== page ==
As Starbucks and department stores all over the country start to deck their halls with Christmas music, I have a different song stuck in my head: "Borges y Paraguay" by the South American band Bajofondo. You've probably never heard it before, and that's okay. Even if you had, you would not feel about it the same way I do. When I listen to that song, my mind transports me back to one time and one place in Madrid, where I first heard the song.
I can picture it clearly: I had just walked out of my late-afternoon literature class, El cuento español. We were learning about the 19th century naturalist period of Iberian literature, a far cry from the magical realism of the 20th century's Jorge Luis Borges. So it's all the more peculiar that, outside the Facultad de Filología, I heard for the first time that very simple song. It slinked along with a sense of mystery, and as it rose and came into its own, what sounded like an old recorded voice said, "Ya no sé," then... some word... then, "quién soy." Is that word "por?" Is it just a recording artifact? It matters, because depending on whether the word is there or not, the lyric could say, "I don't know who I am," or it could say, "I don't know for whom I am." I suppose all this epitomizes my study-abroad experience: I got the gist of things correct, but I'm still trying to figure out what everything truly means. Either way, every time it plays, I can see the title on my red 2007 iPod nano as the sun sets over the Universidad Complutense and I walk to the bus that will take me home.
Smell may be the most powerful sense tied to memory, but our sense of music comes in at a close second. One guitar riff, one soulful moan, one chord on the piano can bring us back to a time and place nearly forgotten.
You could argue as xkcd does that our suite of Christmas music is an attempt to recreate the childhood Christmases of the baby-boom generation. Whether that's right or not, there's a point there. Far from the feeling that it's simply "my jam," a song can bury itself into our psyche in mysterious ways. Some songs, like "We Are the Champions," may make everybody feel like they're at a football game and their team just won. Others, like "Borges y Paraguay," may mean the world to one person and mean nothing to someone else.
But their power doesn't last forever. A lyric or melody may create some of the most intense flights into past emotions and places, but these song associations break down very easily. As I talked about earlier, memories are fickle things. They change every time you pull them out of your mental filing cabinet because they go back into that cabinet corrupted by what you're feeling in the present. And just like any abstract concept that defies easy condensation into words, once you take a close look at a song-emotion association, it either disappears or becomes less intense.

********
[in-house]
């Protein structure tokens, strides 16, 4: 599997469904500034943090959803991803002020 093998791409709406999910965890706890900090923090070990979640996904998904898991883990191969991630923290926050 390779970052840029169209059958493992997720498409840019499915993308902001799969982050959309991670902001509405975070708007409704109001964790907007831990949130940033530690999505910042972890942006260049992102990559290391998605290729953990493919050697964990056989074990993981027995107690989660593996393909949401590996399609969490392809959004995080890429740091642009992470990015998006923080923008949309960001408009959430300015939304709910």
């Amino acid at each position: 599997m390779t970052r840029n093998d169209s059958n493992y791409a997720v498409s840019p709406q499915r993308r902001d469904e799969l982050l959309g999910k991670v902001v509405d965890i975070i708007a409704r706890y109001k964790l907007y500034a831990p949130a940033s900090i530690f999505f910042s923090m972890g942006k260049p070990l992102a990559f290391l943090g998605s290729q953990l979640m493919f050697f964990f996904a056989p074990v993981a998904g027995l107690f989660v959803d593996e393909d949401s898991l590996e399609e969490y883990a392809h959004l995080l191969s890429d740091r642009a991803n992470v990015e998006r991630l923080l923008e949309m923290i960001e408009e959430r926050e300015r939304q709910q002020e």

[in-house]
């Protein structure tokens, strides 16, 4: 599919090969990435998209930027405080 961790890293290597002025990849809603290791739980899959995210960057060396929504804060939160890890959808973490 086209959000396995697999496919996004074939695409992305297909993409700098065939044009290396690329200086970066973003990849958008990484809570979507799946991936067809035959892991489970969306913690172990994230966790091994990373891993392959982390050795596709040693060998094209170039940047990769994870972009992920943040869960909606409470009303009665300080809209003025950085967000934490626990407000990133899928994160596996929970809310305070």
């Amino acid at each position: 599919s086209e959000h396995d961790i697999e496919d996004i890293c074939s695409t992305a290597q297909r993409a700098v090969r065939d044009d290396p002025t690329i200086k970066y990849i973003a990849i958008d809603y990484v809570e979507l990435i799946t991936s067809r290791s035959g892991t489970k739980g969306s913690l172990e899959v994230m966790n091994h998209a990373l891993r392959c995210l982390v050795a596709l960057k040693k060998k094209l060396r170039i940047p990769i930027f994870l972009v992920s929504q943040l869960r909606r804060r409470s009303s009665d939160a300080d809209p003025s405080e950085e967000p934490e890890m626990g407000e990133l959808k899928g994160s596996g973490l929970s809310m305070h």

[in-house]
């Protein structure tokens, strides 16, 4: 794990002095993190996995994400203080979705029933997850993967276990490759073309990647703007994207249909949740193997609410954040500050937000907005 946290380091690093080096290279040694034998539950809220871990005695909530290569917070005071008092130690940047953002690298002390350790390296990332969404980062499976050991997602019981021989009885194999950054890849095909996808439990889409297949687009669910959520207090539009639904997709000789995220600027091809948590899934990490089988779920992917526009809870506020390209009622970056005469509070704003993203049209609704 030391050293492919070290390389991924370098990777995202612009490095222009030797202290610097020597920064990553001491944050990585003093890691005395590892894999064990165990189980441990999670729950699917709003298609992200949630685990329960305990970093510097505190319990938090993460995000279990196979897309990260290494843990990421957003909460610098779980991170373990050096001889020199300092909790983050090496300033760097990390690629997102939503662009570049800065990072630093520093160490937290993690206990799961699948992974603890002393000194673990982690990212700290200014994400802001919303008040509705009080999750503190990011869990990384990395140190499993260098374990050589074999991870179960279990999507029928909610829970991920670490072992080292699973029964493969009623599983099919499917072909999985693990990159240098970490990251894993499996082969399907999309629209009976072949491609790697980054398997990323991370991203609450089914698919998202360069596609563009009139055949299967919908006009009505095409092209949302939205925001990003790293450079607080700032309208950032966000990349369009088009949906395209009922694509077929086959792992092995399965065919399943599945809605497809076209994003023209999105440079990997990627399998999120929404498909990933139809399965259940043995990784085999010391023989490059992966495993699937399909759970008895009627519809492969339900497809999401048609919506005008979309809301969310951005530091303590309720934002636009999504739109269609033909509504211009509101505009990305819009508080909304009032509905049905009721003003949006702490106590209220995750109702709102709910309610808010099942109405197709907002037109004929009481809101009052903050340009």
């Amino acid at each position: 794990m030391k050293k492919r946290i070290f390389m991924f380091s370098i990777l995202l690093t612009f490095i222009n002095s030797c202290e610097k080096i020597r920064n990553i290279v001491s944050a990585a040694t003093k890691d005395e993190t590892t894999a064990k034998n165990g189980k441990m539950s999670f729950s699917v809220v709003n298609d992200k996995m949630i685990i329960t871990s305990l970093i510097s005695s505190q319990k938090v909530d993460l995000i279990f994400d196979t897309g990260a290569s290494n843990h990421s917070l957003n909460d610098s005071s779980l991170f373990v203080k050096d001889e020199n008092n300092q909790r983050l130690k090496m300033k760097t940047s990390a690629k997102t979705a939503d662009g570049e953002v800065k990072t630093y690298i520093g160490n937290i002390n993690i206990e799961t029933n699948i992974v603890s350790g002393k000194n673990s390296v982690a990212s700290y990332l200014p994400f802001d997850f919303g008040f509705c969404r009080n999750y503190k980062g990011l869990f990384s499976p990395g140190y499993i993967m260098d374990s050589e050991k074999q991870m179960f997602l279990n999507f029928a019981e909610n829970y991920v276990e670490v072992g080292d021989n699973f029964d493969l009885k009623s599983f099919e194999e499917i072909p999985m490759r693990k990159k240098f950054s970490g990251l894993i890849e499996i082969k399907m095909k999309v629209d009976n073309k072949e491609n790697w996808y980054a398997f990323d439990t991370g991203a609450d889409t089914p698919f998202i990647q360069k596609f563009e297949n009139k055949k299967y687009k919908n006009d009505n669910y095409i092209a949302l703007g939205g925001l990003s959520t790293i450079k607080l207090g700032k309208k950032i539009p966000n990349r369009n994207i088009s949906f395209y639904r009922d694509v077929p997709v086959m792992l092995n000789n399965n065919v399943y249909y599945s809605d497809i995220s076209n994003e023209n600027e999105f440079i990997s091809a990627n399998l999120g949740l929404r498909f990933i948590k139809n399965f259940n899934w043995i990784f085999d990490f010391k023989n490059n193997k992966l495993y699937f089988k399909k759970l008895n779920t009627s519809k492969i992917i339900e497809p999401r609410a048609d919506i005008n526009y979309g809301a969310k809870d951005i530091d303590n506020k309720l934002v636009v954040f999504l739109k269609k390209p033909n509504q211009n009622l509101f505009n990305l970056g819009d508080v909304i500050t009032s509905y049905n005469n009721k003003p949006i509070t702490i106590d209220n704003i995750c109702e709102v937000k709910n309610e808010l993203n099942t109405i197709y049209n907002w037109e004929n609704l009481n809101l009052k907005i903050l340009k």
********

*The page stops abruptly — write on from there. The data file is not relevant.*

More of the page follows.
But loss of intensity be damned. I'm hella intrigued by the way I form tight bonds between a song and an oddly specific point in my life. I always have been. Whether it's a memory of my brother and me singing Aretha Franklin loud and off-key or my recollection of walking past the Anglican cathedral in Dublin, I almost treat certain songs as time capsules. One bar of one song, and I'm immediately back in Morocco, the IDS newsroom, junior year of high school, a past relationship, or a train from Sudbury, England.
So, as a personal examination of where this crazy mind has taken me, I'll take a gander at a song every Friday to see why my brain takes such an immersive trip every time I hear it. There's a lot of science behind this (and you know how much I like science), but there are also more sublime things at work here, like the meaning of the self, the interpretation of experience, and music's uncanny ability to cut through all your rationality and manipulate (nay, create) your emotions. If this goes well, I'll eventually ask some other people where they go when they hear a certain song, 'cuz I know I'm not the only one who goes on these mental trips through time and space.
I haven't decided what song I'll start with next week, but given that it's Christmastime and my Facebook feed is full of friends saying, "Yay, Christmas music!", I think it's fair to expect something with jingle bells or reindeer.